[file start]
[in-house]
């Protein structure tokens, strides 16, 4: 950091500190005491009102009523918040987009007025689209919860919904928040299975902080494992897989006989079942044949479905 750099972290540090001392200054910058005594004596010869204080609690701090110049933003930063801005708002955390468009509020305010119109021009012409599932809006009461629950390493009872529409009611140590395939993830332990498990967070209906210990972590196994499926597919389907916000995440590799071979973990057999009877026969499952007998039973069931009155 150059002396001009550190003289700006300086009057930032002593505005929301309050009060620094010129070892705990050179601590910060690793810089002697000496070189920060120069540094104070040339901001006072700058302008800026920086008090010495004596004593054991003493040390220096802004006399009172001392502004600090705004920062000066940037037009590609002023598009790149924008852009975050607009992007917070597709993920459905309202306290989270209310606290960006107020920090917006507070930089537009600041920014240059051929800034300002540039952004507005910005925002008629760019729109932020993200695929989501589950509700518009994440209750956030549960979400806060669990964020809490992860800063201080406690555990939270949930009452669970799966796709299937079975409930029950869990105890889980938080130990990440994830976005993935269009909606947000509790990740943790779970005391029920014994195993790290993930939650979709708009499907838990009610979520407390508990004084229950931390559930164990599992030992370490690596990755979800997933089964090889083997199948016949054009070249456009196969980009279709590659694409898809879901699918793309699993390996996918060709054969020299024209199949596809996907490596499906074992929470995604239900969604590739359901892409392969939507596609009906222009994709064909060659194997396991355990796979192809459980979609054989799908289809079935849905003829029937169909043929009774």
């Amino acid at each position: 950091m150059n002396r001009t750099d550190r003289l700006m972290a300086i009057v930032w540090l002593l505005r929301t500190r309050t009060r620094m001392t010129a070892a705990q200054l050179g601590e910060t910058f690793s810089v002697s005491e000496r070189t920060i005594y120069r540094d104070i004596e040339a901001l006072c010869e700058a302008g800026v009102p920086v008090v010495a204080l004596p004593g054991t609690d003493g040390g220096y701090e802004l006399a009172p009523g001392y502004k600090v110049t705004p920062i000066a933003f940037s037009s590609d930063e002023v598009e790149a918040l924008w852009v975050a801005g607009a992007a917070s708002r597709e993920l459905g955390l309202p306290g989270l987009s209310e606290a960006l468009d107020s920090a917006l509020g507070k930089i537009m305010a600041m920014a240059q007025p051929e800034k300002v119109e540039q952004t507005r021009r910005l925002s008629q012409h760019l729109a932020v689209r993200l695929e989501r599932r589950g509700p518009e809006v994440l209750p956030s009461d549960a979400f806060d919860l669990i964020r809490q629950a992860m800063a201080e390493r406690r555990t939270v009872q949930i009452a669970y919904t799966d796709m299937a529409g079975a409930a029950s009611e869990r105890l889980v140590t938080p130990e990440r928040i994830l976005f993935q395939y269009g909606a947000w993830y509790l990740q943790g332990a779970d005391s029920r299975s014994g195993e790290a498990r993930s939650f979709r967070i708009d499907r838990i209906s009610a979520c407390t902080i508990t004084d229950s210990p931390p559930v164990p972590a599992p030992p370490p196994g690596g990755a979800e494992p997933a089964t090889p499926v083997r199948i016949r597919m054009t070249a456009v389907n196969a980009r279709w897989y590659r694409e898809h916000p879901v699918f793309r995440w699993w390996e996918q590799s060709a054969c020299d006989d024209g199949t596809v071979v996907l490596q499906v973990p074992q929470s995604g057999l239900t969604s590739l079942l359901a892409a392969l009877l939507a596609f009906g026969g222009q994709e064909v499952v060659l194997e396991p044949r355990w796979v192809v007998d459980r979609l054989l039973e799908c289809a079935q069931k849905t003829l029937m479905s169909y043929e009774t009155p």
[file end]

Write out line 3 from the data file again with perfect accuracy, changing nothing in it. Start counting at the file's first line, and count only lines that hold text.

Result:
């Amino acid at each position: 950091m150059n002396r001009t750099d550190r003289l700006m972290a300086i009057v930032w540090l002593l505005r929301t500190r309050t009060r620094m001392t010129a070892a705990q200054l050179g601590e910060t910058f690793s810089v002697s005491e000496r070189t920060i005594y120069r540094d104070i004596e040339a901001l006072c010869e700058a302008g800026v009102p920086v008090v010495a204080l004596p004593g054991t609690d003493g040390g220096y701090e802004l006399a009172p009523g001392y502004k600090v110049t705004p920062i000066a933003f940037s037009s590609d930063e002023v598009e790149a918040l924008w852009v975050a801005g607009a992007a917070s708002r597709e993920l459905g955390l309202p306290g989270l987009s209310e606290a960006l468009d107020s920090a917006l509020g507070k930089i537009m305010a600041m920014a240059q007025p051929e800034k300002v119109e540039q952004t507005r021009r910005l925002s008629q012409h760019l729109a932020v689209r993200l695929e989501r599932r589950g509700p518009e809006v994440l209750p956030s009461d549960a979400f806060d919860l669990i964020r809490q629950a992860m800063a201080e390493r406690r555990t939270v009872q949930i009452a669970y919904t799966d796709m299937a529409g079975a409930a029950s009611e869990r105890l889980v140590t938080p130990e990440r928040i994830l976005f993935q395939y269009g909606a947000w993830y509790l990740q943790g332990a779970d005391s029920r299975s014994g195993e790290a498990r993930s939650f979709r967070i708009d499907r838990i209906s009610a979520c407390t902080i508990t004084d229950s210990p931390p559930v164990p972590a599992p030992p370490p196994g690596g990755a979800e494992p997933a089964t090889p499926v083997r199948i016949r597919m054009t070249a456009v389907n196969a980009r279709w897989y590659r694409e898809h916000p879901v699918f793309r995440w699993w390996e996918q590799s060709a054969c020299d006989d024209g199949t596809v071979v996907l490596q499906v973990p074992q929470s995604g057999l239900t969604s590739l079942l359901a892409a392969l009877l939507a596609f009906g026969g222009q994709e064909v499952v060659l194997e396991p044949r355990w796979v192809v007998d459980r979609l054989l039973e799908c289809a079935q069931k849905t003829l029937m479905s169909y043929e009774t009155p």